Puzzles within Puzzles, Agendas within Agendas

In the year 2012, the US Department of Defense will spend approximately $51 billion on so-called “black budget” research and development projects. This kind of investment is an annual affair, and unlike other Pentagon expenditures, these top-secret programs are not subject to scrutiny or oversight by any other government institution. This is obviously based at least to some extent on the need that any nation has to protect its most sensitive defense-related secrets. But another very important reason for keeping the truth about such projects hidden is that it creates a sense of uncertainty – if no one really knows for sure what kind of defense capabilities a nation has, it may make that nation’s enemies less willing to take the risk of ever attacking them.

Uncertainty, confusion, and ambiguity can indeed function as a deterrent to war, which is something the Defense Department and the intelligence community both understand very well. But in addition to secret budgets and secrecy in general, the agencies of the security state have another way to sow confusion, and that is through the use of disinformation. Government insiders tend to get a lot of attention and publicity when they start spilling their secrets, which creates a golden opportunity for the military-intelligence establishment to put out false stories through its human assets that are really designed to deflect and distract. Many inside sources who are supposedly spilling the beans about top secrets are actually just spreading disinformation, and this makes it hard for anyone to know for sure what to believe about what kind of chicanery our government has or has not been up to.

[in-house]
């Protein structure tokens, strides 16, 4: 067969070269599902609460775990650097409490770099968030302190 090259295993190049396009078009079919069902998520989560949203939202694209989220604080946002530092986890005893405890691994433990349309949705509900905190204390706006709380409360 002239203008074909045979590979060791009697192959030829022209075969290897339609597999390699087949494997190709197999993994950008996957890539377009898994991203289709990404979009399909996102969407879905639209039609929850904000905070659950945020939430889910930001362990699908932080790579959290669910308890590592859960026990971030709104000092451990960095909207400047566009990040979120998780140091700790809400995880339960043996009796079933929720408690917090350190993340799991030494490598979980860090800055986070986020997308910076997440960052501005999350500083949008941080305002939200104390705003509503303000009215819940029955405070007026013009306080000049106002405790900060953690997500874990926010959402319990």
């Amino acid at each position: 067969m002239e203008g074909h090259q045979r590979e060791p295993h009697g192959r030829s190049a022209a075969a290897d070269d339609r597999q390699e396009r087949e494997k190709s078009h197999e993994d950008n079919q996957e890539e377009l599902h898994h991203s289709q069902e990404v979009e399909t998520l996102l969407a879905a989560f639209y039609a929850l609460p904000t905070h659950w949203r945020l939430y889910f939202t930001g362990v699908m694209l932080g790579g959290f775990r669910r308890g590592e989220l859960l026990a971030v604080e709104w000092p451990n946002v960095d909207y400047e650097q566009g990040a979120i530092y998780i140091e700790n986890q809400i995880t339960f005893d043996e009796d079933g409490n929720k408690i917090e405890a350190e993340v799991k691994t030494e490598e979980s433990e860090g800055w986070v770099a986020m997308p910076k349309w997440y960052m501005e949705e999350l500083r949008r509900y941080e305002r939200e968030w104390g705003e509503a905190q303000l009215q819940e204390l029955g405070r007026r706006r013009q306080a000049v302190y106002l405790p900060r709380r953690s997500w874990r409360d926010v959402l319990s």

When evaluating a story such as that which has been told about the Philadelphia Experiment, the possibility that this story was meant as disinformation cannot be dismissed. At first glance, the sources appear to be absurd, if not downright crazy, and the story they tell is so clearly unbelievable that it may seem useless as disinformation. But the whole point of disinformation is to fool and/or confuse whoever might be paying attention, so maybe wild tales of teleportation, time travel, invisibility, and soul transfer were meant to discredit the whole idea of secret research so our enemies wouldn’t take anything they heard very seriously. Remember, Carl Allen’s story first came out in 1956, at a time when Cold War fear and paranoia were at their highest.

Alternatively, perhaps this disinformation campaign was intended to ultimately discredit Morris K. Jessup and others in the UFO community, who at that time were beginning to ask a lot of difficult questions about what the government did or did not know about this topic. Could it be that the military-intelligence cabal wanted to make authors and researchers looking more closely at the UFO question look gullible by convincing them to buy into an obviously laughable charade? People like Carl Allen and Al Bielek may seem to have been unreliable or even insane, but they also could have been actors playing a part. Or, in the case of Allen, his apparently deranged mental state may have made him someone who could be easily manipulated by those who wanted to spread a phony story.

But then again, maybe something very much like the Philadelphia Experiment did actually take place at some point, if not in 1943 then perhaps sometime later. Over the past seventy years, we know that hundreds of billions of dollars have been spent in secret on weapons and defense-related projects, and who is to say what kind of exotic technologies might have been developed over that long period of time?

But then yet again, maybe the Philadelphia Experiment was just a complete hoax through and through, perpetrated by desperate people who craved publicity and attention. In the end, when we are dealing with the secret government and its true agenda, or lack thereof, the only thing we can know for sure is that we can’t know anything for sure.